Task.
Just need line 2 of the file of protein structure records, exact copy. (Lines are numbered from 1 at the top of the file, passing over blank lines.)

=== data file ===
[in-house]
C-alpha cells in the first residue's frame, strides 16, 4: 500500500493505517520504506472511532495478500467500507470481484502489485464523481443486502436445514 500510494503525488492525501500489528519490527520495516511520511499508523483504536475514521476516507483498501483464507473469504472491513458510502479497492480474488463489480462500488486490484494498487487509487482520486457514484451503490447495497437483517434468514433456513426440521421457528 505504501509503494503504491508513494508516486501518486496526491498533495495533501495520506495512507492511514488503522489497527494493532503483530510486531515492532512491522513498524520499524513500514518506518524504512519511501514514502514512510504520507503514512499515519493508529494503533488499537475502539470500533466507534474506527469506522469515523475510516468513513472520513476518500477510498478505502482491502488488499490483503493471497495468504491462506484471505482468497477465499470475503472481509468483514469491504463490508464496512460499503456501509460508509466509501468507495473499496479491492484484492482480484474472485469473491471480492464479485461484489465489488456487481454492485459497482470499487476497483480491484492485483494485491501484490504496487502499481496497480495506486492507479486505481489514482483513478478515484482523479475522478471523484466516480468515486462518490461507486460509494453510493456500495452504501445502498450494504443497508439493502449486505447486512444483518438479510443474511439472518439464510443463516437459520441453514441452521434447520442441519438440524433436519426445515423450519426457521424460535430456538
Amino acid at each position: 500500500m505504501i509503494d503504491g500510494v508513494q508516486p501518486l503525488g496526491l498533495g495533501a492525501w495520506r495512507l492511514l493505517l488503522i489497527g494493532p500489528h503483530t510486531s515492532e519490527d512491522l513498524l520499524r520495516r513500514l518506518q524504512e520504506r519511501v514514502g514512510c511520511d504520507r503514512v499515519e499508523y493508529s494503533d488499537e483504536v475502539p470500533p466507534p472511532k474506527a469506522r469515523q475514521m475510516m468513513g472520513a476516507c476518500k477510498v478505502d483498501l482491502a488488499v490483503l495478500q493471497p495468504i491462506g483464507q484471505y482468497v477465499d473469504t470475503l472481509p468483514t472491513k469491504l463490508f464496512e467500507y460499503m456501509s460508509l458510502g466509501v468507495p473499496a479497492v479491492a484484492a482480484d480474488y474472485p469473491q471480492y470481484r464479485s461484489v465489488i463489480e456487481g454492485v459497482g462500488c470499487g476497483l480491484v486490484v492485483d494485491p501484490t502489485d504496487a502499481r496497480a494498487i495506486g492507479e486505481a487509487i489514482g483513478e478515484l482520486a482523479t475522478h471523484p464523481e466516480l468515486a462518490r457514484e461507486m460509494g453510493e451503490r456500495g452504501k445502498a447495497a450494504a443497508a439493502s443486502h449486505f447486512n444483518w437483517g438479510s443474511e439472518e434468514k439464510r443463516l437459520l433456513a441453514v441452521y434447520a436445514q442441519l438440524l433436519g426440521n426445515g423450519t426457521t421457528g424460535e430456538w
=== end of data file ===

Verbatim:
C-alpha cells in the first residue's frame, strides 16, 4: 500500500493505517520504506472511532495478500467500507470481484502489485464523481443486502436445514 500510494503525488492525501500489528519490527520495516511520511499508523483504536475514521476516507483498501483464507473469504472491513458510502479497492480474488463489480462500488486490484494498487487509487482520486457514484451503490447495497437483517434468514433456513426440521421457528 505504501509503494503504491508513494508516486501518486496526491498533495495533501495520506495512507492511514488503522489497527494493532503483530510486531515492532512491522513498524520499524513500514518506518524504512519511501514514502514512510504520507503514512499515519493508529494503533488499537475502539470500533466507534474506527469506522469515523475510516468513513472520513476518500477510498478505502482491502488488499490483503493471497495468504491462506484471505482468497477465499470475503472481509468483514469491504463490508464496512460499503456501509460508509466509501468507495473499496479491492484484492482480484474472485469473491471480492464479485461484489465489488456487481454492485459497482470499487476497483480491484492485483494485491501484490504496487502499481496497480495506486492507479486505481489514482483513478478515484482523479475522478471523484466516480468515486462518490461507486460509494453510493456500495452504501445502498450494504443497508439493502449486505447486512444483518438479510443474511439472518439464510443463516437459520441453514441452521434447520442441519438440524433436519426445515423450519426457521424460535430456538